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    ‘Les Miz’ is just as epic on DVD

    Universal Pictures via AP

    Watching “Les Misérables” (2012) on disc, you can easily see the point ­— and the power — of translating the musical mega-phenomenon to film. Despite a clutch of Oscar nominations, critical reception was mixed for this sweeping incarnation of Victor Hugo’s story, directed by Tom Hooper (“The King’s Speech”), and starring Hugh Jackman as redemption-seeking Jean Valjean; best supporting actress winner Anne Hathaway (above) as lost woman Fantine; and Russell Crowe as Valjean’s relentless pursuer, Inspector Javert. Even on a smaller screen, Hathaway’s heartbreaking, tight-close-up rendition of “I Dreamed a Dream” is something the stage version can’t give us (and a number that vaults her from solid work to Oscar gold in a single scene). Blu-ray featurettes include a look at the unconventional live recording process that helped Hathaway, Jackman, and the rest to emote the way they do. Eddie Redmayne (“My Week With Marilyn”), who tackles revolutionary-in-love Marius, notes that normally, the cast would pre-record songs in a studio, and “you have to make all your acting choices three months before you’ve even met the actor you’re working with.” Wondering what vocally limited Crowe is doing here? Maybe take a look on disc for “30 Odd Foot of Grunts — Texas,” a decade-old documentary about his bar band sideline. Other tie-in picks from the DVD back catalog: the 25th anniversary concert salute to “Les Misérables,” recorded in London in 2010; Jackman’s career-making work in the West End revival of “Oklahoma!” in 1999. (Universal, $29.98; Blu-ray, $34.98; available Friday)



    Kathryn Bigelow and writer Mark Boal bookend their look at combat culture in “The Hurt Locker” with an equally unflinching chronicle of the CIA’s lengthy pursuit of Osama bin Laden. Jessica Chastain (inset) is edgy as advertised playing an intelligence operative (actually a composite) thoroughly consumed by the search. (For more bookend viewing, check out Bigelow’s earlier female heroism portrait, “Blue Steel,” with Jamie Lee Curtis.) Extras: Credit the film for not overexplaining chaotic aspects of the hunt, but director’s commentary might have been the place to elaborate, if the disc offered any. Featurettes are a bit glossy, considering the subject. (Sony, $30.99; Blu-ray, $40.99)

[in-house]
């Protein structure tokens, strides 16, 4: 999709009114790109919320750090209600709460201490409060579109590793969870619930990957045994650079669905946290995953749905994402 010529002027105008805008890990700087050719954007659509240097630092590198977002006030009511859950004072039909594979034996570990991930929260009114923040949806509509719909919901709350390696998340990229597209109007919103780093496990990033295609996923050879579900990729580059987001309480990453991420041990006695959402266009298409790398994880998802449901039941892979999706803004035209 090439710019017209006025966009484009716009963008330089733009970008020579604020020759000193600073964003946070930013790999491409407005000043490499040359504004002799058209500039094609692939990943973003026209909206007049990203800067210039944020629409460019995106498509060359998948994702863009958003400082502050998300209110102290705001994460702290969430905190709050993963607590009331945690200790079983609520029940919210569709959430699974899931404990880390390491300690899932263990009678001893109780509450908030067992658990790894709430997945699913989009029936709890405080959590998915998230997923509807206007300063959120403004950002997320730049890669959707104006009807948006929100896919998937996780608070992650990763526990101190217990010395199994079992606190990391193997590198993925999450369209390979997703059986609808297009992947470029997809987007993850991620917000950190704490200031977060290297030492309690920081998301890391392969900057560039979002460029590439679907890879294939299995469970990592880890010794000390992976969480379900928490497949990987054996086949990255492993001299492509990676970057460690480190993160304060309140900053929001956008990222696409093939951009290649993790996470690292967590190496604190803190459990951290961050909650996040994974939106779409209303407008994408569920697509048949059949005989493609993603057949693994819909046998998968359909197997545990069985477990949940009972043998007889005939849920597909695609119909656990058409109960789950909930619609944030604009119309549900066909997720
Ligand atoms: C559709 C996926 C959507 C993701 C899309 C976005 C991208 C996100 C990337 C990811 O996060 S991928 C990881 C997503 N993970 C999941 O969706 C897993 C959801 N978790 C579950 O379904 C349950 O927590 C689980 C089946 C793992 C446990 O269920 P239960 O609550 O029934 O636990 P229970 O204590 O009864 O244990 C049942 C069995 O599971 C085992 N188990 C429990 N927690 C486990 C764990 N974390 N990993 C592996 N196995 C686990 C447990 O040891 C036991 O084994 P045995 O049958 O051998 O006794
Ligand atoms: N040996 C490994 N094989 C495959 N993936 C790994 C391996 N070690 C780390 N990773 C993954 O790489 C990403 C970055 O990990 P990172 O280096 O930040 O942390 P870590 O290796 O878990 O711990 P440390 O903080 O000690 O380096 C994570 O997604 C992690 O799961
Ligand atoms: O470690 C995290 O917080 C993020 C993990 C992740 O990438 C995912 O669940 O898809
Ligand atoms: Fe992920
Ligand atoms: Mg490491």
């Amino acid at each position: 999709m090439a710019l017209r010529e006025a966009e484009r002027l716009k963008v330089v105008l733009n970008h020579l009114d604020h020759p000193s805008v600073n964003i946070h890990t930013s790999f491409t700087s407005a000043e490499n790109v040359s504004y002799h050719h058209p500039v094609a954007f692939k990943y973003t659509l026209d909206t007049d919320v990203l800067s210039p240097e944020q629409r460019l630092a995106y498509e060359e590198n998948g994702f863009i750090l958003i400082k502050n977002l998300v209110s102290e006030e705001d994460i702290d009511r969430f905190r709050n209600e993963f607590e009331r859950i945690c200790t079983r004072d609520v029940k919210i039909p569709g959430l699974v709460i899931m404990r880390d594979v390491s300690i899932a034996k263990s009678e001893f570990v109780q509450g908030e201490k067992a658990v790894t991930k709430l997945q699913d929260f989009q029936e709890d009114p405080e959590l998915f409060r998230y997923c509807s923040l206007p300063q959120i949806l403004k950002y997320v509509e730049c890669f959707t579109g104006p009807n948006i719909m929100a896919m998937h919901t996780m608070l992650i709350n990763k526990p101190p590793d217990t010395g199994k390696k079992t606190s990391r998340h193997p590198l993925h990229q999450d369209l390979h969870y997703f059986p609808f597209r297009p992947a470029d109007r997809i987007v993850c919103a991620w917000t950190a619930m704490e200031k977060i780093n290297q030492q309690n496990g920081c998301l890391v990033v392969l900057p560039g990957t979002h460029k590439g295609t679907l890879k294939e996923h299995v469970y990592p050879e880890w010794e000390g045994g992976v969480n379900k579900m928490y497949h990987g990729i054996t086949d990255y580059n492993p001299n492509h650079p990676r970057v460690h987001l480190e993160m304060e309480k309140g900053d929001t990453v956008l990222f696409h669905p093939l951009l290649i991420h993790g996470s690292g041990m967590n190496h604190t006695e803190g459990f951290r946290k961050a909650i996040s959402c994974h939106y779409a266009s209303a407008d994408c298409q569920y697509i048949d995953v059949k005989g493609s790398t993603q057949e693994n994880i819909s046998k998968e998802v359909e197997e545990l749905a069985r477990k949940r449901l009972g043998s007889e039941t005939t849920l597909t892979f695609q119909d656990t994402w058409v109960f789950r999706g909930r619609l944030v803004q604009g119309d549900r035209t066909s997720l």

Photo/Warner Bros., James Fisher
    “The Hobbit.”



    Sorry, Ringers, but you know the routine: This release is just a straight encore of Peter Jackson’s return to Middle-earth, with the director’s video blogs thrown in. For the extended cut, you’ll have to wait for a release slated for Christmas. Still, you do get a code for joining Jackson in a live first look at the next installment, “The Desolation of Smaug,” on March 24. For our part, we just like having the chance to further appreciate Martin Freeman’s casting as Bilbo Baggins (above). If you’ve caught Freeman in “Sherlock” and the BBC’s “The Office,” you know how deserving he is. (Warner, $28.98; Blu-ray, $35.99; 3-D, $44.95)

    Tom Russo can be reached at